December 2014 to January 2015
Each year during the holidays we look back to the Catholic traditions with which we grew up. Through the iconography of the church, we try to identify some universal truth or cultural relevance that goes beyond our personal experience and instruction and create an installation to celebrate the season. This year Curious Matter presents an icon of the Madonna and Child. Upon discovery at a flea market booth, the icon instantly appealed to us — a handmade devotion, cobbled together from bits and pieces. The wood, brass, glass and printed elements are aged, weathered, worm-holed and patinated to a nearly indecipherable darkness. While the icon is a modest ruin, it has dignity. The thoughtfulness and precision of intention is apparent in its bejeweled and gilded remnants. The seller informed us that it hadn’t left the care of its creator for over 30 years, but who that might have been remains a mystery. Homemade devotions captivate us. If your very salvation is at the heart of your work, it’s not a leap to imagine the maker has put all they have into its execution; their own petite voie. For us, that can make a work transcendent. Every detail is significant and wrought with care.
The gestures, colors and compositions of icons are codified and have specific meanings. Most commonly this type of icon depicts the child Jesus seated on Mary’s left as she gestures to him with her right hand. This is her ‘”speaking” hand and she is communicating that he is the salvation or “the way”. The gestures of our icon are unusual. Mary’s lowered hand, held out with her palm up, communicates that she is open to God’s will and accepting of His grace. Her face belies the sorrow of her knowledge of the future — the tragic fate of her son on her lap. The hand of the child is missing, but judging by the position of the arm it was held up in blessing in the traditional pose of the Prince of Heaven and the Savior of Mankind. Most icons are based on originals that were said to have divine creation stories and purported to possess miraculous properties. These icons are venerated as holy relics.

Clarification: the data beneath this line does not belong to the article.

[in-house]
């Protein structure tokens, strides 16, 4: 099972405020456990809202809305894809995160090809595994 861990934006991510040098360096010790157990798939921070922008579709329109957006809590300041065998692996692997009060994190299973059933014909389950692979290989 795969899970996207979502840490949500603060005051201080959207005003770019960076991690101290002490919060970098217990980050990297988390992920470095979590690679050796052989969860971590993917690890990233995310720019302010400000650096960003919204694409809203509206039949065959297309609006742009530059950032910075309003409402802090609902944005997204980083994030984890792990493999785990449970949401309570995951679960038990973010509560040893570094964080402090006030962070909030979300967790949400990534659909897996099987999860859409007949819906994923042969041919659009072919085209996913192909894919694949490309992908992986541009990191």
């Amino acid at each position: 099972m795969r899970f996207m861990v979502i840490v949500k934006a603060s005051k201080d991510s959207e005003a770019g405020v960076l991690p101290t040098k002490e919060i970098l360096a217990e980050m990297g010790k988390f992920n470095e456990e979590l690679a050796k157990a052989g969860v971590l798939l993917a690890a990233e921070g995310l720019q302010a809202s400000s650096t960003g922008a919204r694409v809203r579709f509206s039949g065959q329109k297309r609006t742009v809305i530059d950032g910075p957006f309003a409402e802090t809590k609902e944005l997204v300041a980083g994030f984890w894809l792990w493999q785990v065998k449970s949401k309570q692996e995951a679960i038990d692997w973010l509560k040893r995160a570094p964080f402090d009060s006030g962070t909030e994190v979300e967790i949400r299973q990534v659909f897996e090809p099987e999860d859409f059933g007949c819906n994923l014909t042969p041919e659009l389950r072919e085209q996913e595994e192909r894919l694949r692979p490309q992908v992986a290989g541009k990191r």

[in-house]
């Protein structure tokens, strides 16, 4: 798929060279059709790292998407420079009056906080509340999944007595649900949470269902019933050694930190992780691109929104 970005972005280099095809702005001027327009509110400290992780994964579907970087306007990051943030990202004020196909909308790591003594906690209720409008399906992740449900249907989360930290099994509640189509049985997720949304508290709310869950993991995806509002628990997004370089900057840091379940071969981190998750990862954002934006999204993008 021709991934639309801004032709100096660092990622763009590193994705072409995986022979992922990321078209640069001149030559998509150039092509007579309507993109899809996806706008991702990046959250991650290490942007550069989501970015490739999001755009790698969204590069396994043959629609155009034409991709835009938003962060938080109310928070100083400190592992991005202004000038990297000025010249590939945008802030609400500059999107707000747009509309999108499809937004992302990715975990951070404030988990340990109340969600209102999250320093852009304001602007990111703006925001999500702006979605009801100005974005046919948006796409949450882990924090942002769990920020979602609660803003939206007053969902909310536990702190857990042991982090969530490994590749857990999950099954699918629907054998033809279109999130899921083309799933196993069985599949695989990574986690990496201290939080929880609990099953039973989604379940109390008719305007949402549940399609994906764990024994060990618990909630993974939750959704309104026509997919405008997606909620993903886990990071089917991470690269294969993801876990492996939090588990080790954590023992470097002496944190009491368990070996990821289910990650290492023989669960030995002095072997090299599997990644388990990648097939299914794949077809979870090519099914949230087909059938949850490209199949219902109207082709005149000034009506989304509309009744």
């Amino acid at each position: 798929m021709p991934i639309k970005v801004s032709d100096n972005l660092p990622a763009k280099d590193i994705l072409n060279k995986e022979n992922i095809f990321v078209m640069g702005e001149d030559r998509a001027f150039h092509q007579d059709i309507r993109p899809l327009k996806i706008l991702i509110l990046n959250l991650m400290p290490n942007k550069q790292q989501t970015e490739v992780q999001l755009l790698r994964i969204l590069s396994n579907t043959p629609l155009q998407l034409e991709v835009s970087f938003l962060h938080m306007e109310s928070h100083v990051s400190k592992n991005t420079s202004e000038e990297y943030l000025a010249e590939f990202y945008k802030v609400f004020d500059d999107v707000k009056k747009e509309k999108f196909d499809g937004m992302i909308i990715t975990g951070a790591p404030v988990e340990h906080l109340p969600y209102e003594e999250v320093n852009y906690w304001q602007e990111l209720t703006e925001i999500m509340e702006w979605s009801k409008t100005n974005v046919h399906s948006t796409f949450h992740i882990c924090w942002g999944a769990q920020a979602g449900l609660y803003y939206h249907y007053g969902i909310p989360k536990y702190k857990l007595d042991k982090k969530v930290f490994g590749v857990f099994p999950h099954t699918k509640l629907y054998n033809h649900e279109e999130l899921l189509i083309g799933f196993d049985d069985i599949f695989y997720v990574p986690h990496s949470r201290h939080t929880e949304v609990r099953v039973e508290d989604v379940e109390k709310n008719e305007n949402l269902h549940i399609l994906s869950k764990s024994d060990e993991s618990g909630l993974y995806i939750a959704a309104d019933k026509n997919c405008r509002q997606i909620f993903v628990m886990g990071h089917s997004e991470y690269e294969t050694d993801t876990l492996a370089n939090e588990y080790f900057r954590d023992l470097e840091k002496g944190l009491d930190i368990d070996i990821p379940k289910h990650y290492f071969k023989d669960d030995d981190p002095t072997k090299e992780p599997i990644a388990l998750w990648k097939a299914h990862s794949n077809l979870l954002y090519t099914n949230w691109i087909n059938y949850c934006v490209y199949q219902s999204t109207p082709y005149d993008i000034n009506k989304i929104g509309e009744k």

In the Catholic tradition, we turn to Mary for comfort and guidance. She is the compassionate Mother. At this time of year, the qualities of Mary become increasingly apparent in all of us regardless of faith. In venerating the Virgin and Child, or with the lights we hang outside our homes, we declare aliveness and hope in the face of fallow winter. We declare it to ourselves, our families, our friends and neighbors — good will among all. Whether or not the icon of Mary speaks to you, there is grace in attempting to manifest a symbol of nurturing, forgiveness and acceptance. The Virgin endures for many as the symbol of perfect grace. For us, we celebrate the flawed, the imperfect, and the ruined evidence of our glorious attempts to manifest a vision of perfection in the face of our limitations.